Erdogan defended Halkbank chief executive Süleyman Aslan, describing him as "honest person". Aslan was charged with taking bribes by the prosecutors while the police are said to reportedly have found US$4.5 million in cash stored in shoe boxes in Aslan’s home.[33] After Aslan was arrested the bank's stock went down 32% for the year.[34] Erdoğan also threatened Francis Ricciardone, the U.S. ambassador to Turkey, with expulsion.[35]

Erdoğan left the country for an official visit to Pakistan on 23 December, while the scandal was dominating the headlines.[4]

Muhammed Mısır, a bureaucrat in the Ministry of Health, resigned after bribery allegations on 24 December.[36]

Muammer Güler (Minister of the Interior) and Zafer Çağlayan (Minister of Economy), both of whose sons were arrested in the anti-corruption operation, resigned together on the morning of 25 December.[37] That same afternoon, Erdoğan Bayraktar (Minister of Environment and Urban Planning) resigned both as minister and as a member of parliament. Bayraktar said that he did not take kindly to having been forced into resignation, and that Prime Minister Recep Tayyip Erdoğan should resign as well, claiming that he had done everything with the Prime Minister's approval.[38][39]

İdris Naim Şahin, former Minister of the Interior, has resigned from Justice and Development Party on 25 December. He said the government's crackdown on the police organization and the judiciary system could not be explained with reason or the notions of law and justice.[40]

450 policemen in the Financial Crimes department were forbidden to enter the Istanbul Security Department HQ.[41]

Erdal Kalkan, a member of parliament in the constituency of Izmir from the ruling AKP, resigned from his party on 26 December because of the ongoing scandal.[42] Haluk Özdalga, Member of Parliament in the constituency of Ankara, resigned from AKP for the same reason.[43] Ertuğrul Günay, another MP in the constituency of Izmir and former Minister of Culture, was the third one to resign from AKP.[5] These three ex-members of AKP were each separately had been on investigation by AKP's internal discipline committee with the accusation of opposing AKP's own regulations. They all resigned before the committee reached a verdict.

On 31 December, Burdur deputy Hasan Hami Yıldırım resigned from the AKP, reducing the number of AKP parliamentarians to 320. Yıldırım accused the government of obstructing the investigation into the scandal.[5] He also criticized the campaign of “insults” and “defamation” against Islamic scholar Fethullah Gülen and his Hizmet movement, which he considered an attempt to "eradicate a civil society movement.”[5]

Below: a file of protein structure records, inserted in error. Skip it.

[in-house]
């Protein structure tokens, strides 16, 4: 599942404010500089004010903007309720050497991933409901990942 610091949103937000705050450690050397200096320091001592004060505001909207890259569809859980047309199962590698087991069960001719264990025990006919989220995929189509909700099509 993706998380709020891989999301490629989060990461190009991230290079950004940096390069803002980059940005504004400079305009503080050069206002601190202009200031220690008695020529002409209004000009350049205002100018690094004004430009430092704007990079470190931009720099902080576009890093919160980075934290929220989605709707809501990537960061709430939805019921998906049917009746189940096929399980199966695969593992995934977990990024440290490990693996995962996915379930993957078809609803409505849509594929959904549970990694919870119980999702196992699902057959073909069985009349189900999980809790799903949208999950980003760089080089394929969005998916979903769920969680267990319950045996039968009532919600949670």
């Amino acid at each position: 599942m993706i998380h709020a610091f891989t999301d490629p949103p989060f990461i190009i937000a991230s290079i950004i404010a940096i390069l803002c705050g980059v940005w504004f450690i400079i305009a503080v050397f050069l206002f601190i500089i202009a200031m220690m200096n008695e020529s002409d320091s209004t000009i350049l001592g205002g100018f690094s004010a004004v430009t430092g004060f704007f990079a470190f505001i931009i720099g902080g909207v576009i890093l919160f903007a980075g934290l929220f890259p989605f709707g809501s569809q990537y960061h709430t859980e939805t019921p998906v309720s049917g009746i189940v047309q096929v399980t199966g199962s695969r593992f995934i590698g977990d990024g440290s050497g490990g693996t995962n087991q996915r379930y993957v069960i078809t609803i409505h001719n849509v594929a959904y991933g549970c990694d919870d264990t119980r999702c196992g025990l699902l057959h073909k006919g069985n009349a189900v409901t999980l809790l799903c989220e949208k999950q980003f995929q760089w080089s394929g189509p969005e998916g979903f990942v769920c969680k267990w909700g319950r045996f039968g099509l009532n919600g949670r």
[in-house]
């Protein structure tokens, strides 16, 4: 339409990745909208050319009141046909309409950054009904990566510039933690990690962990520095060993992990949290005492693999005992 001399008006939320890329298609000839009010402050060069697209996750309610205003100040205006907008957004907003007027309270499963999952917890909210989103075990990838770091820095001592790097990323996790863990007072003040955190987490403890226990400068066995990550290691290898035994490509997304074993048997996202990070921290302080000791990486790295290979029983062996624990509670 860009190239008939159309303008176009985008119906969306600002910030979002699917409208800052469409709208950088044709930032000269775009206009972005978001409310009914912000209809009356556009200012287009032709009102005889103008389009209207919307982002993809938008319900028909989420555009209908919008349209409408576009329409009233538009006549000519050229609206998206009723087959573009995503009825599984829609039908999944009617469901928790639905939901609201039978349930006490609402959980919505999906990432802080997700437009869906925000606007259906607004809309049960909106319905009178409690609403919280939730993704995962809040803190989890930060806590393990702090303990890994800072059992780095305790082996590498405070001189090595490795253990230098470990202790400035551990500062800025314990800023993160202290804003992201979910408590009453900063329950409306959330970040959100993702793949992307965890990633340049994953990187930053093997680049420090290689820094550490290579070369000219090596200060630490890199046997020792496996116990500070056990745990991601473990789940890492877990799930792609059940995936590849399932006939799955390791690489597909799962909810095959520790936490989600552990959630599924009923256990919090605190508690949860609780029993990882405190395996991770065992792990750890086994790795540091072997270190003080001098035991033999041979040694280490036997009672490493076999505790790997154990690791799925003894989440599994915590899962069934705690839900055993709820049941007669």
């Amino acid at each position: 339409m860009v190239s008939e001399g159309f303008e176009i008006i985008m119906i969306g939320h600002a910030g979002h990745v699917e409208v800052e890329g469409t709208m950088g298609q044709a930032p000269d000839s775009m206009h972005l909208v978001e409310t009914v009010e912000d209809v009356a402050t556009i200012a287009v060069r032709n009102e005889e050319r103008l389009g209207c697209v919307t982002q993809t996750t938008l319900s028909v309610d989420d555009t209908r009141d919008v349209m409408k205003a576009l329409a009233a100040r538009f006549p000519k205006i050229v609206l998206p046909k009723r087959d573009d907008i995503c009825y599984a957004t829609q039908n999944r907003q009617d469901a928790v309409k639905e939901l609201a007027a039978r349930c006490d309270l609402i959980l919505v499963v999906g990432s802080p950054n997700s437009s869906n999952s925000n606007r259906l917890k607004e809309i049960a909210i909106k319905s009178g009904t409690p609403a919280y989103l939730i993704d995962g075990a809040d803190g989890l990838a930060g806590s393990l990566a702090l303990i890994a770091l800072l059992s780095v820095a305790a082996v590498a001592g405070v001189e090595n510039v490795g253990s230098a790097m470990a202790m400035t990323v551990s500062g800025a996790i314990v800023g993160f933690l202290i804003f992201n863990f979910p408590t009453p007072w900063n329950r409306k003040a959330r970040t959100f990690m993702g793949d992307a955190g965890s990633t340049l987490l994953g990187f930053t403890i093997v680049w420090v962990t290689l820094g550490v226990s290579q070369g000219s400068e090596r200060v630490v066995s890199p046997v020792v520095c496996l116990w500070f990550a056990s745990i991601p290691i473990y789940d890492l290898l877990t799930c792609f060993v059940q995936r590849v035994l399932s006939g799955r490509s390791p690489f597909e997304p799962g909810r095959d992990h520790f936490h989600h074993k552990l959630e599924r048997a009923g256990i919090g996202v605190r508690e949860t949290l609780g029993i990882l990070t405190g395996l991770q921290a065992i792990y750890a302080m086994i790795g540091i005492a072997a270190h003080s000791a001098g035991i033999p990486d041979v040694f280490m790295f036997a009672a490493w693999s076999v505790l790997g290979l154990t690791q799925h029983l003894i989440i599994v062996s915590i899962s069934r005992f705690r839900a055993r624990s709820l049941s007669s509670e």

Erdogan's government dismissed or reassigned thousands of police officers and hundreds of judges and prosecutors - including those leading the investigation - and passed a law increasing government control of the judiciary.[5]

Cabinet reshuffle

In a speech to the press on the evening of 25 December, Prime Minister Recep Tayyip Erdoğan announced the reshuffle of 10 members of his cabinet[29] in light of the scandal, saying that the reshuffle was to replace the three ministers who had resigned earlier in the day and others who were planning mayoral runs in the local elections in March 2014. This included the removal of Minister for European Union and Chief Negotiator Egemen Bağış, another figure in the scandal, from office.[5][5] The changes to the cabinet are:[5]

Other controversies

On 24 December, another video began to circulate that shows Ali Erdoğan, nephew and bodyguard of Prime Minister Erdoğan, instructing a police commissioner to abuse the detainees who had protested his uncle and hurling insults at him when he refuses.[5]

On 23 December, 35-year-old Hakan Yüksekdağ, a police commissioner in the Smuggling and Battle Against Organized Crimes Department of the Ankara Province Security Directory, was found dead in his car. His relatives dispute the official claim that Yüksekdağ committed suicide.[5]

On 24 December, Abdi Altınok, an Assistant Chief of Police in the Isparta Province Security Directory, committed suicide.[5]

Billionaire Babak Zanjani, an alleged partner and accomplice of Reza Zarrab, was arrested in Iran on 30 December.[6]